comment:15 in reply to: ↑ 12 Changed 5 years ago by ncohen

About "return" vs. "returns" on documentation: at least http://legacy.python.org/dev/peps/pep-0008/#documentation-strings shows example with "return". There was also some discussion about this at sage-devel -list at last month. Hence I think that Nathan's code follows style manual.

I think that it follows manual, for not so long ago one of my patches was set to 'needs_work' because I wrote "returns" instead of "return". I do not care if the convention changes at every review for as long as I am not the one who writes the commits.

Nathann

comment:16 in reply to: ↑ 13 ; follow-up: Changed 5 years ago by ncohen

I did some timings. It seems that for something like P=Posets.RandomPoset(100,0.15) or so it is faster to run max(len(x) for x in P.antichains()) than P.width(). On the other hand the measured complexity of .width() seems to be polynomial as it should.

Seems that random posets have a very very small width O_o

Nathann

comment:17 in reply to: ↑ 16 Changed 5 years ago by jmantysalo

Replying to ncohen:

Seems that random posets have a very very small width O_o

Actually this has been thinked already. Brinkmann & McKay? says at the end of paper Posets on up to 16 points "Our results do not show this behaviour, emphasizing again that the convergence of posets to their asymptotic behaviour is quite slow." Hence no help from that.

comment:18 in reply to: ↑ 14 Changed 5 years ago by ncohen

Hello !

How fast is connected_components() on graphs? Because this can be done simply by summing widths of connected subposets.

What do you mean ? If the poset is not connected you can indeed split it and compute the result on each connected components but I don't think the code I implemented will run any faster because of that. It would decrease the number of antichains though. But add an element superior to all others in your posets and you lost connectivity for the very same width.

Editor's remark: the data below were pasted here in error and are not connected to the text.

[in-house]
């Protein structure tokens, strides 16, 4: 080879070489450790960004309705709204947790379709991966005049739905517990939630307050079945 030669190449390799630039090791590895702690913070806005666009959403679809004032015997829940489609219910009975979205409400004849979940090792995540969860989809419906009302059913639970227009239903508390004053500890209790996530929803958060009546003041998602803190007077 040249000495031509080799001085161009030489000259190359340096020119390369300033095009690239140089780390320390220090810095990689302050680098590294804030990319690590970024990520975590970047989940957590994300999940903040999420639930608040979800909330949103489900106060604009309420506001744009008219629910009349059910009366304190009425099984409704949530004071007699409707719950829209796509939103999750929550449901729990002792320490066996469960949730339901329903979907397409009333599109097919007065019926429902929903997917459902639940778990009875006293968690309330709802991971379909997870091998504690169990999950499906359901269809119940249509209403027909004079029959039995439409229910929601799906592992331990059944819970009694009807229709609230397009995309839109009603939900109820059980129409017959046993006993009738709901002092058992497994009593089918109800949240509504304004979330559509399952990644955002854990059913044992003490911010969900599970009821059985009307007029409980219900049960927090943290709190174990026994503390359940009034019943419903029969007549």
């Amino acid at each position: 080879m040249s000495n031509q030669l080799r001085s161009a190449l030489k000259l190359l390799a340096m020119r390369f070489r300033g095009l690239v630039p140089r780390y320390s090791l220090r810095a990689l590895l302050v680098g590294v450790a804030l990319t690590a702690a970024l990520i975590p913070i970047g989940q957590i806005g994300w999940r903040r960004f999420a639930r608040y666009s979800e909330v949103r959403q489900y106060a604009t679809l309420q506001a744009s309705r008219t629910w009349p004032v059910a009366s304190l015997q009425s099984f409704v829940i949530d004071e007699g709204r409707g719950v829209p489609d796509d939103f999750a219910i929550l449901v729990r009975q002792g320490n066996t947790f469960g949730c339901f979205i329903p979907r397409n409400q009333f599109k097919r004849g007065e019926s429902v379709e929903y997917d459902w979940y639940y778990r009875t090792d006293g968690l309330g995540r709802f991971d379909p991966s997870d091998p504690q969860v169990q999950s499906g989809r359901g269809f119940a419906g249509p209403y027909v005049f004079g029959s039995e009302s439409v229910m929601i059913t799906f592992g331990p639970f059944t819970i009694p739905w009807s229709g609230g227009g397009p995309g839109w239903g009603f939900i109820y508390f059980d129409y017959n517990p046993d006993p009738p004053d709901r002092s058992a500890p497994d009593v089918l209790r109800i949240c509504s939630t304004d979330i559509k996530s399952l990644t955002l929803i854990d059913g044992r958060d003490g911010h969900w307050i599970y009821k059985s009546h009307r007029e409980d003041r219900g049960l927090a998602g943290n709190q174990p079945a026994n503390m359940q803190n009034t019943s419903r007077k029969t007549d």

If posets are more "chain-like", then simply looking antichains seems to be faster. For posets more "antichain-like" it is much faster to use this new .width() method. Where is the turning point? Can there be some heuristic based on ratio of number of edges to number of vertices?

Well, maybe there is some algorithm to recognize posets with width <=2. And we already have a is_chain for width 1. Also, I think that something like

len(Graph(posets.ChainPoset(6).hasse_diagram().transitive_closure()).independent_set())

should be a bit faster than enumerating the antichains. Even though enumerating the antichains may be faster for very very line-looking posets, for you don't have any graphs to copy around, ...

Nathann

comment:19 Changed 5 years ago by jmantysalo

You are right, on average connected posets are far more common than non-connected. Hence this should be like it now is.

Duh, should I try to understand theorem and read the code...

comment:20 follow-up: Changed 5 years ago by jmantysalo

I read the code. As a side not, almost all examples use "P =", you have used "p =".

But as far as I can say, code seems to do what it should. I think this could be marked as positive review after trivial modifications like "returns" vs. "return".

comment:21 in reply to: ↑ 20 Changed 5 years ago by ncohen

I read the code. As a side not, almost all examples use "P =", you have used "p =".

Pleaaaaaase let's not have a rule about upper/lower case T_T

But as far as I can say, code seems to do what it should. I think this could be marked as positive review after trivial modifications like "returns" vs. "return".

Frédéric ? Could you remove the 's' you added ?

Nathann

comment:22 Changed 5 years ago by chapoton

  • Description modified (diff)
  • Status changed from needs_review to positive_review

I think the s in the list of methods should stay there for coherence of this list.

As there is no s in the first line of the new functions, things are good as they are.

LGTM. Let us not lose time on stupid things.

comment:23 Changed 5 years ago by chapoton

  • Reviewers set to Frédéric Chapoton, Jori Mäntysalo

comment:24 Changed 5 years ago by jmantysalo

  • Milestone changed from sage-wishlist to sage-6.4

comment:25 Changed 5 years ago by vbraun

  • Branch changed from public/ticket/17023 to 99f8ed04511d4422eb0874a5332132b4058d8e34
  • Resolution set to fixed
  • Status changed from positive_review to closed